On Tuesday, Sept. 14, “Saturday Night Live” comedian Norm Macdonald shockingly died after an almost decade-long “battle” with acute leukemia. 

The sometimes-controversial comedian was known for several TV shows and movies but mainly for his “Weekend Update” segment on “Saturday Night Live” from 1994 to 1998. Macdonald’s comedy style was described by The New York Times as dark and ruthlessly concise. His bits were filled with witty punchlines and he proved how the smallest changes in tone and language can entirely change a joke to make you laugh until you roll on the floor.

Macdonald dealt with cancer privately for nine years. The Decider reported that in a 2011 stand-up performance, around the time he had likely been diagnosed, Macdonald stated the phrase "battling cancer” isn’t a great way to be remembered.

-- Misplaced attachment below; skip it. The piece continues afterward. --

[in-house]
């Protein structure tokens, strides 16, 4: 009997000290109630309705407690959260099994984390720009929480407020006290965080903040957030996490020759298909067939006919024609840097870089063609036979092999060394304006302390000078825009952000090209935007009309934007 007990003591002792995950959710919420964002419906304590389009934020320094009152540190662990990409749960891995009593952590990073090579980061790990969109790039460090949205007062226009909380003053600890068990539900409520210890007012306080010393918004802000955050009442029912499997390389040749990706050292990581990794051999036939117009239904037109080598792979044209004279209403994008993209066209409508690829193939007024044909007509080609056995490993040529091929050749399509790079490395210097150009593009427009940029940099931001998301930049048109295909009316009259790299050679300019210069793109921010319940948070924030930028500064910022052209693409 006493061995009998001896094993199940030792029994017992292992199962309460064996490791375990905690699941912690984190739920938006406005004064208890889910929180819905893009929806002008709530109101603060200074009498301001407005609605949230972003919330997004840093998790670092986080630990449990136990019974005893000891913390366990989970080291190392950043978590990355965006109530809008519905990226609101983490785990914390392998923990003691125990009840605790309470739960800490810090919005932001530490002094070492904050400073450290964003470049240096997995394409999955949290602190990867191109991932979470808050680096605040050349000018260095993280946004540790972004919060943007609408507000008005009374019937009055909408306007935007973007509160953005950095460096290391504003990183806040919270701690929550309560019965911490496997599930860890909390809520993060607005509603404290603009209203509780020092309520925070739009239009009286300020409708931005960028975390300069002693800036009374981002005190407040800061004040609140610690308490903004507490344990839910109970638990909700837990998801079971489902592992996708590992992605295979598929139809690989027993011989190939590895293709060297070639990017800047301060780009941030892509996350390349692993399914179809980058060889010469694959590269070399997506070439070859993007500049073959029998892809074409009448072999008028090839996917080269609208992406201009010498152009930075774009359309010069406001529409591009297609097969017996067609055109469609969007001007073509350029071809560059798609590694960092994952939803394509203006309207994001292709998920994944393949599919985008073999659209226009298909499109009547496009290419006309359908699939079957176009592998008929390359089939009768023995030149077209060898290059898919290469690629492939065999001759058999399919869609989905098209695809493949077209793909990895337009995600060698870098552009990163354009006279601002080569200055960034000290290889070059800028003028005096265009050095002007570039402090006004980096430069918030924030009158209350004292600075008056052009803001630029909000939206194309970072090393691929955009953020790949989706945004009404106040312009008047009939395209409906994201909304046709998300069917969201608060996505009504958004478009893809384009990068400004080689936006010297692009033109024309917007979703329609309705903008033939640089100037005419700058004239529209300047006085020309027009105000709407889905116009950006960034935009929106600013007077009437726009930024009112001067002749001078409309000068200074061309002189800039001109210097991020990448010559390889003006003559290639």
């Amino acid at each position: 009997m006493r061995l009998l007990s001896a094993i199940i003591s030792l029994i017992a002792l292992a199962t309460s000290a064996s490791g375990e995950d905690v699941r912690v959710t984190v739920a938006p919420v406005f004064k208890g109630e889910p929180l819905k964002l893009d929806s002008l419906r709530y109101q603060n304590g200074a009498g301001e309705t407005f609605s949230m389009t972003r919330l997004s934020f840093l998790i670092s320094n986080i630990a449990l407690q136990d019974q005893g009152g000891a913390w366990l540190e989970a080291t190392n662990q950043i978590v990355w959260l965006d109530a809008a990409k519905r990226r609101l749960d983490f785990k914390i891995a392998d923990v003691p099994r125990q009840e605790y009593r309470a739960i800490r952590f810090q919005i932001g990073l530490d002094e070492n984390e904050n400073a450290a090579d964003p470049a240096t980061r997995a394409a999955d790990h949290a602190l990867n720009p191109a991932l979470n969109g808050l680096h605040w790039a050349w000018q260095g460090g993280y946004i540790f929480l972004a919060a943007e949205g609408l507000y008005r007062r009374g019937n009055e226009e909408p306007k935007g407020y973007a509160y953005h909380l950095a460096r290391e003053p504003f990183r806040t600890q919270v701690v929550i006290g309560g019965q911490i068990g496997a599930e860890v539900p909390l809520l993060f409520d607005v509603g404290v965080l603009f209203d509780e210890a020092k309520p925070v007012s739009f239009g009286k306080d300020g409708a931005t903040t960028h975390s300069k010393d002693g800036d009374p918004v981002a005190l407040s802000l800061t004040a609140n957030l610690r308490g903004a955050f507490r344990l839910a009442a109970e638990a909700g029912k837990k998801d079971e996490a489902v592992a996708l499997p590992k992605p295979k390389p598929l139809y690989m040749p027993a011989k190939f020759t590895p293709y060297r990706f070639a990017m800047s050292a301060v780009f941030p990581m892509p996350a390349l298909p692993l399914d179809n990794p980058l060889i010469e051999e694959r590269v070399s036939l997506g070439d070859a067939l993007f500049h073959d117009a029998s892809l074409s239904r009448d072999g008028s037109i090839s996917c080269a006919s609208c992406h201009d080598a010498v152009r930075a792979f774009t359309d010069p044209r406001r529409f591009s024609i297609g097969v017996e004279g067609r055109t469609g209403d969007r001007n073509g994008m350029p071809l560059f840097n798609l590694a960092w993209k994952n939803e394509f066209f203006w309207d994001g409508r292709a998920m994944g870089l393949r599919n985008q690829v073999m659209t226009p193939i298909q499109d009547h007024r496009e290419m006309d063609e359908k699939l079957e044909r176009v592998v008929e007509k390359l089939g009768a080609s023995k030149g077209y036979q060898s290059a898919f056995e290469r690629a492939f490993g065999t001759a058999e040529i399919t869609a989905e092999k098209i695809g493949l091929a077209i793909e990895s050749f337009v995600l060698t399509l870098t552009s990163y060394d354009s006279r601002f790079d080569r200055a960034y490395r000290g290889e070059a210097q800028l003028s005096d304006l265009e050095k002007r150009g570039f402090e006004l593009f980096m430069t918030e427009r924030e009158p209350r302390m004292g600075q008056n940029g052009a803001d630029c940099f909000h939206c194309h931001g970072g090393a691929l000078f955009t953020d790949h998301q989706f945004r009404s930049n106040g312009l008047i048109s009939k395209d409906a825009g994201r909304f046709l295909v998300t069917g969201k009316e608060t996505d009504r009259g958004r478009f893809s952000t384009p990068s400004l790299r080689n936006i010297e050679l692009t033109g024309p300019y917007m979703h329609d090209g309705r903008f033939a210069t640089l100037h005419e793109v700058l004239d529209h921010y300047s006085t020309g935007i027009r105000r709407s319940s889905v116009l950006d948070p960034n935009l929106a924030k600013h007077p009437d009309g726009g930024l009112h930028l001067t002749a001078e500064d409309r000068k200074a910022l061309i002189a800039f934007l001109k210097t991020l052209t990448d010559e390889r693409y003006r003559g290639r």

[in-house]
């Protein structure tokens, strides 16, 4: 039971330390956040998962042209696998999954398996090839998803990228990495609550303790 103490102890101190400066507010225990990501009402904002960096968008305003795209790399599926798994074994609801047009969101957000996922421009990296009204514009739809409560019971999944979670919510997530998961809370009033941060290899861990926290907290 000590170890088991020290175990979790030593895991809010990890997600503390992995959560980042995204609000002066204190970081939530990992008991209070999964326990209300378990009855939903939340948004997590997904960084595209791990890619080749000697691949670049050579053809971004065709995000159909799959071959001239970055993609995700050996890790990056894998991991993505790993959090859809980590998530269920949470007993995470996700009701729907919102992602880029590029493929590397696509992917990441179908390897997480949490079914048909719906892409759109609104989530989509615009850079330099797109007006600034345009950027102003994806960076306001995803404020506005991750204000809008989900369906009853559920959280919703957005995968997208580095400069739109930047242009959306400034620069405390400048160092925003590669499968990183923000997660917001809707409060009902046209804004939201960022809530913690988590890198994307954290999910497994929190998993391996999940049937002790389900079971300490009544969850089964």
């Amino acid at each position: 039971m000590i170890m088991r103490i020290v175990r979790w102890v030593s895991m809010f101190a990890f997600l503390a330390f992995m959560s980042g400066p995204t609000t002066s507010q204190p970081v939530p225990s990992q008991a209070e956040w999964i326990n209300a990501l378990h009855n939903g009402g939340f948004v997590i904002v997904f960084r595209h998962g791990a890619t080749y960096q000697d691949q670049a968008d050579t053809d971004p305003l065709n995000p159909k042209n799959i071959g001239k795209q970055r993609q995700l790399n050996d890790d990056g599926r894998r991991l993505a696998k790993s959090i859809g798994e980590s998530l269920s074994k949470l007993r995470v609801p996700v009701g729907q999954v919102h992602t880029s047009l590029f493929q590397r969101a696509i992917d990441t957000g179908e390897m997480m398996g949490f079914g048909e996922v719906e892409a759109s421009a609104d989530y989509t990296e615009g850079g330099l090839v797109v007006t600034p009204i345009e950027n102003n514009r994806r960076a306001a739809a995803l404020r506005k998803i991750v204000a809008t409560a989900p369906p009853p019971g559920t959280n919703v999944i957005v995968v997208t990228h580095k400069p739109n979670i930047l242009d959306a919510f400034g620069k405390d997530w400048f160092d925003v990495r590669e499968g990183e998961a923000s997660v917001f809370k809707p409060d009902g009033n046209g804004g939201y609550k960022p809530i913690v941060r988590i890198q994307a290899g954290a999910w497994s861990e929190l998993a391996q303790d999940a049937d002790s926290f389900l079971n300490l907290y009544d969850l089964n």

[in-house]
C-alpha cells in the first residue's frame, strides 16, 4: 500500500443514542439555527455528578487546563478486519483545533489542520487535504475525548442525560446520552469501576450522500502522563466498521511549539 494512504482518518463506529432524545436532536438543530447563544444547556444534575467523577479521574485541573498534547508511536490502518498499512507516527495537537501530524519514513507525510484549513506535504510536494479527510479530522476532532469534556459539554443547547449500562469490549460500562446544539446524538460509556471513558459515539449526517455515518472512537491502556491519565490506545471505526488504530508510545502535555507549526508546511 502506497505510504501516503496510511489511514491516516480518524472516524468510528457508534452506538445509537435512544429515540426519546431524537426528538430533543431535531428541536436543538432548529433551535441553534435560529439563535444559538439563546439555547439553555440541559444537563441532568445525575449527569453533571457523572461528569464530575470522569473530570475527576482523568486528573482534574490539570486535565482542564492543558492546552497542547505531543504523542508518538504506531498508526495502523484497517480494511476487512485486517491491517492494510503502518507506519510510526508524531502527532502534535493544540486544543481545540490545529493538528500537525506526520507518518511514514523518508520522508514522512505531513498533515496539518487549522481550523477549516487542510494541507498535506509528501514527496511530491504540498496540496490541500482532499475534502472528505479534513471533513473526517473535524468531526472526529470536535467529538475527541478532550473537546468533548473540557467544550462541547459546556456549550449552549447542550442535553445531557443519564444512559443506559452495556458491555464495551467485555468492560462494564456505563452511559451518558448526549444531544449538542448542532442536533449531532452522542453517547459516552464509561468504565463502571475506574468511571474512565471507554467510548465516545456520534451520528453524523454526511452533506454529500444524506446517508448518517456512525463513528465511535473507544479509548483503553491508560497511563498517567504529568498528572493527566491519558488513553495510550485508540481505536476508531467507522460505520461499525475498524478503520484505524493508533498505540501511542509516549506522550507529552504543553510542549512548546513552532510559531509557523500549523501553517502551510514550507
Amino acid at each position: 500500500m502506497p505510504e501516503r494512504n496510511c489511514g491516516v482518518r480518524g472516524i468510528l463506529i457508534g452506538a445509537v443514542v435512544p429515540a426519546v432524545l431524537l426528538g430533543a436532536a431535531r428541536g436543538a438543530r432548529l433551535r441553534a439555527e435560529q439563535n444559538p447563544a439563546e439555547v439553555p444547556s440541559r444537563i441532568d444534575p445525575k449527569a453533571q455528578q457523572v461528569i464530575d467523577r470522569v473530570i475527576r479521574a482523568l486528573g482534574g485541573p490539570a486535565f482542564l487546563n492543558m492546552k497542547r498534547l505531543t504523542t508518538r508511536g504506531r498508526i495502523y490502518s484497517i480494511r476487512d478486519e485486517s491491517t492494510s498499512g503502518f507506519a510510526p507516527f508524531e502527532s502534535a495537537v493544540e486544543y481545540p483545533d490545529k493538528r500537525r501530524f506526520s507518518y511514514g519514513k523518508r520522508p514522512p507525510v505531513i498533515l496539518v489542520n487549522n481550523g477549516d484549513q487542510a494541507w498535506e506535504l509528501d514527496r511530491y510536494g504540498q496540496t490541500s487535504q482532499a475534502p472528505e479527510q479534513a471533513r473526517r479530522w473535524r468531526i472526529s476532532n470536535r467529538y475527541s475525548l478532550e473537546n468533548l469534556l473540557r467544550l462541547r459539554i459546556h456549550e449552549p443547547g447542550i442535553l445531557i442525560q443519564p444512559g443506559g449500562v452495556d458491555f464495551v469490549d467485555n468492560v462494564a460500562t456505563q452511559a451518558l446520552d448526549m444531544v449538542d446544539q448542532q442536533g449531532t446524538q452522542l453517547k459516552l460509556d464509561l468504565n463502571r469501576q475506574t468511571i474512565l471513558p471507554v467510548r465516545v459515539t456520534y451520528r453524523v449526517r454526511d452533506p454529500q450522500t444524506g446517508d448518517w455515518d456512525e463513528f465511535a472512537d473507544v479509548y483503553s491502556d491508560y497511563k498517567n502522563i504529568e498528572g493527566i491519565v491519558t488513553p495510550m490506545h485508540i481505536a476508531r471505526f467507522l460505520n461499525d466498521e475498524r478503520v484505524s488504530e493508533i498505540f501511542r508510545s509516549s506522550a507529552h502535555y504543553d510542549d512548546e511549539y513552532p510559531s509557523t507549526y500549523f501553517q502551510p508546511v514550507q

“That’s no way to end your life: ‘What a loser that guy was! Last thing he did was lose,'” Macdonald said

Macdonald then challenged this inaccurate way of describing cancer, proclaiming that cancer inevitably dies when a person’s body dies: “That, to me, is not a loss. That’s a draw.”

Macdonald sometimes sparked controversy by speaking his mind with no filter on sensitive topics, but many found this refreshing and genuine. That’s why his sketches and comedy on “SNL” are appreciated so much.

Norm’s longtime producing partner and friend Lori Jo Hoekstra explained why Macdonald never went public about his leukemia diagnosis. 

“He was most proud of his comedy. He never wanted the diagnosis to affect the way the audience or any of his loved ones saw him. Norm was a pure comic. He once wrote that ‘a joke should catch someone by surprise, it should never pander.’ He certainly never pandered. Norm will be missed terribly.”

The clever comedian shouldn’t be remembered for “losing his battle with cancer.” He should be remembered as a stand-up legend who forever impacted the world of comedy.


Follow Gianna Kelley on Twitter, @gianna_kelleyyy

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